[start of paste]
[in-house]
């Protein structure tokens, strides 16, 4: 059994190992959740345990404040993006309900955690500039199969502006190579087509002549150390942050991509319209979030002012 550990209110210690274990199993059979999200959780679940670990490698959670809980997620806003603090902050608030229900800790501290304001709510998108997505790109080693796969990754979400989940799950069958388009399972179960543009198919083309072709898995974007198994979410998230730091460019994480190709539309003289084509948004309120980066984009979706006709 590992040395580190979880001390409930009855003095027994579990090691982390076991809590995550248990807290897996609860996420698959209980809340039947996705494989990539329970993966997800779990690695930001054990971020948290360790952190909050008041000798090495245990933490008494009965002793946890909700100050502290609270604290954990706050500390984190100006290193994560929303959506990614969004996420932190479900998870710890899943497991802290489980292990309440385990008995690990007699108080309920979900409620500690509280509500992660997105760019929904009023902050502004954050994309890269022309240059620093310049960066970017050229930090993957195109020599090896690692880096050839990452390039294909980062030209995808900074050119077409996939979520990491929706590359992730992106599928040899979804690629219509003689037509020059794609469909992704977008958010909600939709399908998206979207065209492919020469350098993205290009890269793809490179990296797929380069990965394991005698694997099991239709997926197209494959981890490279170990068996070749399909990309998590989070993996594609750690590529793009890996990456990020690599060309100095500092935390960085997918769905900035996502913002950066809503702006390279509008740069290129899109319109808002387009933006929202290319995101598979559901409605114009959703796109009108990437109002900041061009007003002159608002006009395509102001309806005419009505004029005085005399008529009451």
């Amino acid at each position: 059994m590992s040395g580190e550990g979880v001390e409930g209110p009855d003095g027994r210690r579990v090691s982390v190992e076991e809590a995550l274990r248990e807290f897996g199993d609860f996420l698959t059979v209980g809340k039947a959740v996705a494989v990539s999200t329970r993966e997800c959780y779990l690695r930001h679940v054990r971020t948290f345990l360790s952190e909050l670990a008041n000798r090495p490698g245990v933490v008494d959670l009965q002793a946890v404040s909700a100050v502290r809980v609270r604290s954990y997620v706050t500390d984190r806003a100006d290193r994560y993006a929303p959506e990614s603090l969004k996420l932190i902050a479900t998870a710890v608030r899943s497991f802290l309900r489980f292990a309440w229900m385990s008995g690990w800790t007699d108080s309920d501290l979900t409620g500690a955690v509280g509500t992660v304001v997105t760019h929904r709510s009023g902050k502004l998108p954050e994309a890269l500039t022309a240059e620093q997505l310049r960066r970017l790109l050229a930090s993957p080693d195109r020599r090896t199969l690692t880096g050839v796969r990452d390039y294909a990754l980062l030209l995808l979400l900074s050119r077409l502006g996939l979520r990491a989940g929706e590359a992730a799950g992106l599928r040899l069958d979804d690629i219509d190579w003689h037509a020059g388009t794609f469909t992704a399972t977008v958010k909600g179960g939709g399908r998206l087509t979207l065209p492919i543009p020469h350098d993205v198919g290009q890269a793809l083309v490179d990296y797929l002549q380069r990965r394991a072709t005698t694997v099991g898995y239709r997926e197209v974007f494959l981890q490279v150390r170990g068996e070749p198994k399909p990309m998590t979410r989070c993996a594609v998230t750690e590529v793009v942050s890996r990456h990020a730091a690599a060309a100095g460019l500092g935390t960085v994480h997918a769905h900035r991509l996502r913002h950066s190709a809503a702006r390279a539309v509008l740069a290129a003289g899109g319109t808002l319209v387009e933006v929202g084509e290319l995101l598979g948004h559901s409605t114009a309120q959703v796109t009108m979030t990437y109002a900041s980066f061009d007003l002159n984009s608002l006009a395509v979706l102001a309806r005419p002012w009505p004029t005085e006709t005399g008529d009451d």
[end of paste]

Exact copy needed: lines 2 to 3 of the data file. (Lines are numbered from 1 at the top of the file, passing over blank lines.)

């Protein structure tokens, strides 16, 4: 059994190992959740345990404040993006309900955690500039199969502006190579087509002549150390942050991509319209979030002012 550990209110210690274990199993059979999200959780679940670990490698959670809980997620806003603090902050608030229900800790501290304001709510998108997505790109080693796969990754979400989940799950069958388009399972179960543009198919083309072709898995974007198994979410998230730091460019994480190709539309003289084509948004309120980066984009979706006709 590992040395580190979880001390409930009855003095027994579990090691982390076991809590995550248990807290897996609860996420698959209980809340039947996705494989990539329970993966997800779990690695930001054990971020948290360790952190909050008041000798090495245990933490008494009965002793946890909700100050502290609270604290954990706050500390984190100006290193994560929303959506990614969004996420932190479900998870710890899943497991802290489980292990309440385990008995690990007699108080309920979900409620500690509280509500992660997105760019929904009023902050502004954050994309890269022309240059620093310049960066970017050229930090993957195109020599090896690692880096050839990452390039294909980062030209995808900074050119077409996939979520990491929706590359992730992106599928040899979804690629219509003689037509020059794609469909992704977008958010909600939709399908998206979207065209492919020469350098993205290009890269793809490179990296797929380069990965394991005698694997099991239709997926197209494959981890490279170990068996070749399909990309998590989070993996594609750690590529793009890996990456990020690599060309100095500092935390960085997918769905900035996502913002950066809503702006390279509008740069290129899109319109808002387009933006929202290319995101598979559901409605114009959703796109009108990437109002900041061009007003002159608002006009395509102001309806005419009505004029005085005399008529009451």
């Amino acid at each position: 059994m590992s040395g580190e550990g979880v001390e409930g209110p009855d003095g027994r210690r579990v090691s982390v190992e076991e809590a995550l274990r248990e807290f897996g199993d609860f996420l698959t059979v209980g809340k039947a959740v996705a494989v990539s999200t329970r993966e997800c959780y779990l690695r930001h679940v054990r971020t948290f345990l360790s952190e909050l670990a008041n000798r090495p490698g245990v933490v008494d959670l009965q002793a946890v404040s909700a100050v502290r809980v609270r604290s954990y997620v706050t500390d984190r806003a100006d290193r994560y993006a929303p959506e990614s603090l969004k996420l932190i902050a479900t998870a710890v608030r899943s497991f802290l309900r489980f292990a309440w229900m385990s008995g690990w800790t007699d108080s309920d501290l979900t409620g500690a955690v509280g509500t992660v304001v997105t760019h929904r709510s009023g902050k502004l998108p954050e994309a890269l500039t022309a240059e620093q997505l310049r960066r970017l790109l050229a930090s993957p080693d195109r020599r090896t199969l690692t880096g050839v796969r990452d390039y294909a990754l980062l030209l995808l979400l900074s050119r077409l502006g996939l979520r990491a989940g929706e590359a992730a799950g992106l599928r040899l069958d979804d690629i219509d190579w003689h037509a020059g388009t794609f469909t992704a399972t977008v958010k909600g179960g939709g399908r998206l087509t979207l065209p492919i543009p020469h350098d993205v198919g290009q890269a793809l083309v490179d990296y797929l002549q380069r990965r394991a072709t005698t694997v099991g898995y239709r997926e197209v974007f494959l981890q490279v150390r170990g068996e070749p198994k399909p990309m998590t979410r989070c993996a594609v998230t750690e590529v793009v942050s890996r990456h990020a730091a690599a060309a100095g460019l500092g935390t960085v994480h997918a769905h900035r991509l996502r913002h950066s190709a809503a702006r390279a539309v509008l740069a290129a003289g899109g319109t808002l319209v387009e933006v929202g084509e290319l995101l598979g948004h559901s409605t114009a309120q959703v796109t009108m979030t990437y109002a900041s980066f061009d007003l002159n984009s608002l006009a395509v979706l102001a309806r005419p002012w009505p004029t005085e006709t005399g008529d009451d």